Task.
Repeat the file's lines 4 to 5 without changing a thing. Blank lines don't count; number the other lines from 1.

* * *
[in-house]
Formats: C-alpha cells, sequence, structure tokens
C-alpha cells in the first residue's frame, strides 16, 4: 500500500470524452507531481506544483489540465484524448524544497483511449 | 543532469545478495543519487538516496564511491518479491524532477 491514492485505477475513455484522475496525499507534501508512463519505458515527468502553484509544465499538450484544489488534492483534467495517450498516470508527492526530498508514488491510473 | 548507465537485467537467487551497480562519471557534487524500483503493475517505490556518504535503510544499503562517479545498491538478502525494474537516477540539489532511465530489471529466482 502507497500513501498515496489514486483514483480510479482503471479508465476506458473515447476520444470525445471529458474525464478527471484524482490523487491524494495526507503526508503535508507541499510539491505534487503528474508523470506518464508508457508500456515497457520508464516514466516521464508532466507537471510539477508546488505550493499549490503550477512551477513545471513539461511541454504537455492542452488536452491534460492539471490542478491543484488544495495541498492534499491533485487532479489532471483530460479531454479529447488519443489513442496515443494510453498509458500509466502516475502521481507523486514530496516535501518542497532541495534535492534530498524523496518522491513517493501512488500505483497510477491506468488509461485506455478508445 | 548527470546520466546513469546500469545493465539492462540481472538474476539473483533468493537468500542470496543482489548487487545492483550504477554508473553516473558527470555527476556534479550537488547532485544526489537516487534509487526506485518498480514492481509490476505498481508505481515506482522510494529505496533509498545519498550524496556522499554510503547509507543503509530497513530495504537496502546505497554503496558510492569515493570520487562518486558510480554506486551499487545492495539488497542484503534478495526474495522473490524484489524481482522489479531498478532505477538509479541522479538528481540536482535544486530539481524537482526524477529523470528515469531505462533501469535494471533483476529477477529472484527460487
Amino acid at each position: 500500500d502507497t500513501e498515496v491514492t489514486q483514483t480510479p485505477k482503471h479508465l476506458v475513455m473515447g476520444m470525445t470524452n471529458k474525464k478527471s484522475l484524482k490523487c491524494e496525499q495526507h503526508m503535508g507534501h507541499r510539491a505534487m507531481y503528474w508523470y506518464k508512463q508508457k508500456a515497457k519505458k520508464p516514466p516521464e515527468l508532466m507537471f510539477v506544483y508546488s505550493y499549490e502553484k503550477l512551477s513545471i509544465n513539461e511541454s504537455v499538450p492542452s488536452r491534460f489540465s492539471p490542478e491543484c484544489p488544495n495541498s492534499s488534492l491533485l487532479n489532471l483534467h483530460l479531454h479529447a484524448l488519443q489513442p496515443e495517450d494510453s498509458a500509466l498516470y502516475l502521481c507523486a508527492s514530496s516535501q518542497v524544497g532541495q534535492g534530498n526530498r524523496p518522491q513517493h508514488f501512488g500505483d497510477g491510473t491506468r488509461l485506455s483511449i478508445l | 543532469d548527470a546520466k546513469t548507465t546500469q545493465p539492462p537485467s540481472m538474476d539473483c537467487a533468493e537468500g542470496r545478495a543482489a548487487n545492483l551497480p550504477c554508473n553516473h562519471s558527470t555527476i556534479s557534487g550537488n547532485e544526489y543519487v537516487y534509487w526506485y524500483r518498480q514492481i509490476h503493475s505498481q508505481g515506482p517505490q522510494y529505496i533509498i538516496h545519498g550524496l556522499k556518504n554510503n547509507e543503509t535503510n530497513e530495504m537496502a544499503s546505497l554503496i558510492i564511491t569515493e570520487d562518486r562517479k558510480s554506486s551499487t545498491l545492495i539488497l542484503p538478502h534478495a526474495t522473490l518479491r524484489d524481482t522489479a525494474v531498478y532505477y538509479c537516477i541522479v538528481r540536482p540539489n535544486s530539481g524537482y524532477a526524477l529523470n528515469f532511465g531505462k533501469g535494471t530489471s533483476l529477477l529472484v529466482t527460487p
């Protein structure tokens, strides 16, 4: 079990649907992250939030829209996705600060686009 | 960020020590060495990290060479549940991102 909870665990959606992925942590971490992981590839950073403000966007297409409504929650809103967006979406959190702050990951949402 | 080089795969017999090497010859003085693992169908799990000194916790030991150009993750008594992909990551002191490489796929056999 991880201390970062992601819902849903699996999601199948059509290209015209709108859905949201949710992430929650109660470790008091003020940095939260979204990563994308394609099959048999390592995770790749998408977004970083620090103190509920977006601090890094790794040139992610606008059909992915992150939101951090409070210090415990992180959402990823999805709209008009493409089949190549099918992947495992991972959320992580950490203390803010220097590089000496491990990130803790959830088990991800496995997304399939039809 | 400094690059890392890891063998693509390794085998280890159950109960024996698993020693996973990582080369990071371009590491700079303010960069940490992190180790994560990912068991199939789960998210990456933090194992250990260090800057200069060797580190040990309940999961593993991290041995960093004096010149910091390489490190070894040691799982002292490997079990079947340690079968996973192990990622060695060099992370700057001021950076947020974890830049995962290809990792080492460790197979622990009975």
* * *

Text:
Amino acid at each position: 500500500d502507497t500513501e498515496v491514492t489514486q483514483t480510479p485505477k482503471h479508465l476506458v475513455m473515447g476520444m470525445t470524452n471529458k474525464k478527471s484522475l484524482k490523487c491524494e496525499q495526507h503526508m503535508g507534501h507541499r510539491a505534487m507531481y503528474w508523470y506518464k508512463q508508457k508500456a515497457k519505458k520508464p516514466p516521464e515527468l508532466m507537471f510539477v506544483y508546488s505550493y499549490e502553484k503550477l512551477s513545471i509544465n513539461e511541454s504537455v499538450p492542452s488536452r491534460f489540465s492539471p490542478e491543484c484544489p488544495n495541498s492534499s488534492l491533485l487532479n489532471l483534467h483530460l479531454h479529447a484524448l488519443q489513442p496515443e495517450d494510453s498509458a500509466l498516470y502516475l502521481c507523486a508527492s514530496s516535501q518542497v524544497g532541495q534535492g534530498n526530498r524523496p518522491q513517493h508514488f501512488g500505483d497510477g491510473t491506468r488509461l485506455s483511449i478508445l | 543532469d548527470a546520466k546513469t548507465t546500469q545493465p539492462p537485467s540481472m538474476d539473483c537467487a533468493e537468500g542470496r545478495a543482489a548487487n545492483l551497480p550504477c554508473n553516473h562519471s558527470t555527476i556534479s557534487g550537488n547532485e544526489y543519487v537516487y534509487w526506485y524500483r518498480q514492481i509490476h503493475s505498481q508505481g515506482p517505490q522510494y529505496i533509498i538516496h545519498g550524496l556522499k556518504n554510503n547509507e543503509t535503510n530497513e530495504m537496502a544499503s546505497l554503496i558510492i564511491t569515493e570520487d562518486r562517479k558510480s554506486s551499487t545498491l545492495i539488497l542484503p538478502h534478495a526474495t522473490l518479491r524484489d524481482t522489479a525494474v531498478y532505477y538509479c537516477i541522479v538528481r540536482p540539489n535544486s530539481g524537482y524532477a526524477l529523470n528515469f532511465g531505462k533501469g535494471t530489471s533483476l529477477l529472484v529466482t527460487p
């Protein structure tokens, strides 16, 4: 079990649907992250939030829209996705600060686009 | 960020020590060495990290060479549940991102 909870665990959606992925942590971490992981590839950073403000966007297409409504929650809103967006979406959190702050990951949402 | 080089795969017999090497010859003085693992169908799990000194916790030991150009993750008594992909990551002191490489796929056999 991880201390970062992601819902849903699996999601199948059509290209015209709108859905949201949710992430929650109660470790008091003020940095939260979204990563994308394609099959048999390592995770790749998408977004970083620090103190509920977006601090890094790794040139992610606008059909992915992150939101951090409070210090415990992180959402990823999805709209008009493409089949190549099918992947495992991972959320992580950490203390803010220097590089000496491990990130803790959830088990991800496995997304399939039809 | 400094690059890392890891063998693509390794085998280890159950109960024996698993020693996973990582080369990071371009590491700079303010960069940490992190180790994560990912068991199939789960998210990456933090194992250990260090800057200069060797580190040990309940999961593993991290041995960093004096010149910091390489490190070894040691799982002292490997079990079947340690079968996973192990990622060695060099992370700057001021950076947020974890830049995962290809990792080492460790197979622990009975």